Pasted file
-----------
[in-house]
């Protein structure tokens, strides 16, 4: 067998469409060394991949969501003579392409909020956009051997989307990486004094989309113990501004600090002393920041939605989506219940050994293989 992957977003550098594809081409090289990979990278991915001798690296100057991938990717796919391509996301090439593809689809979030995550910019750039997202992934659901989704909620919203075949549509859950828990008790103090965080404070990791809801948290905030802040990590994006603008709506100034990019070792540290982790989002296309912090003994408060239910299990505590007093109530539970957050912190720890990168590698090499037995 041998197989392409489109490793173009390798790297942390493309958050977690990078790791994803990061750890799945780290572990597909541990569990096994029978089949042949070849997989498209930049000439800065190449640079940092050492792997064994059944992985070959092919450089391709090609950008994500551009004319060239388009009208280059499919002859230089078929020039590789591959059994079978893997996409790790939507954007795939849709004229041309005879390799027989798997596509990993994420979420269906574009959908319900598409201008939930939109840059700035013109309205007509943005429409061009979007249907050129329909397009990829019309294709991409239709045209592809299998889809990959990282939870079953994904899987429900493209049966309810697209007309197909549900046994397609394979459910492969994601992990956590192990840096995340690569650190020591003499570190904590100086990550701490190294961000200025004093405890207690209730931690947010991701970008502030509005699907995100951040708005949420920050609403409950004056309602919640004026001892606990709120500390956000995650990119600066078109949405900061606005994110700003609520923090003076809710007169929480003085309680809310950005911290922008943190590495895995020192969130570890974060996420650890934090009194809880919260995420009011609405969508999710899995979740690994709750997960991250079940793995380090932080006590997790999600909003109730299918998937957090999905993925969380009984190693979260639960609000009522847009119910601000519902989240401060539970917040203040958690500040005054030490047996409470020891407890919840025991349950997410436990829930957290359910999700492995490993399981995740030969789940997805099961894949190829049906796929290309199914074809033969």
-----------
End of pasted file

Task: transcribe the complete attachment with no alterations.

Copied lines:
[in-house]
């Protein structure tokens, strides 16, 4: 067998469409060394991949969501003579392409909020956009051997989307990486004094989309113990501004600090002393920041939605989506219940050994293989 992957977003550098594809081409090289990979990278991915001798690296100057991938990717796919391509996301090439593809689809979030995550910019750039997202992934659901989704909620919203075949549509859950828990008790103090965080404070990791809801948290905030802040990590994006603008709506100034990019070792540290982790989002296309912090003994408060239910299990505590007093109530539970957050912190720890990168590698090499037995 041998197989392409489109490793173009390798790297942390493309958050977690990078790791994803990061750890799945780290572990597909541990569990096994029978089949042949070849997989498209930049000439800065190449640079940092050492792997064994059944992985070959092919450089391709090609950008994500551009004319060239388009009208280059499919002859230089078929020039590789591959059994079978893997996409790790939507954007795939849709004229041309005879390799027989798997596509990993994420979420269906574009959908319900598409201008939930939109840059700035013109309205007509943005429409061009979007249907050129329909397009990829019309294709991409239709045209592809299998889809990959990282939870079953994904899987429900493209049966309810697209007309197909549900046994397609394979459910492969994601992990956590192990840096995340690569650190020591003499570190904590100086990550701490190294961000200025004093405890207690209730931690947010991701970008502030509005699907995100951040708005949420920050609403409950004056309602919640004026001892606990709120500390956000995650990119600066078109949405900061606005994110700003609520923090003076809710007169929480003085309680809310950005911290922008943190590495895995020192969130570890974060996420650890934090009194809880919260995420009011609405969508999710899995979740690994709750997960991250079940793995380090932080006590997790999600909003109730299918998937957090999905993925969380009984190693979260639960609000009522847009119910601000519902989240401060539970917040203040958690500040005054030490047996409470020891407890919840025991349950997410436990829930957290359910999700492995490993399981995740030969789940997805099961894949190829049906796929290309199914074809033969």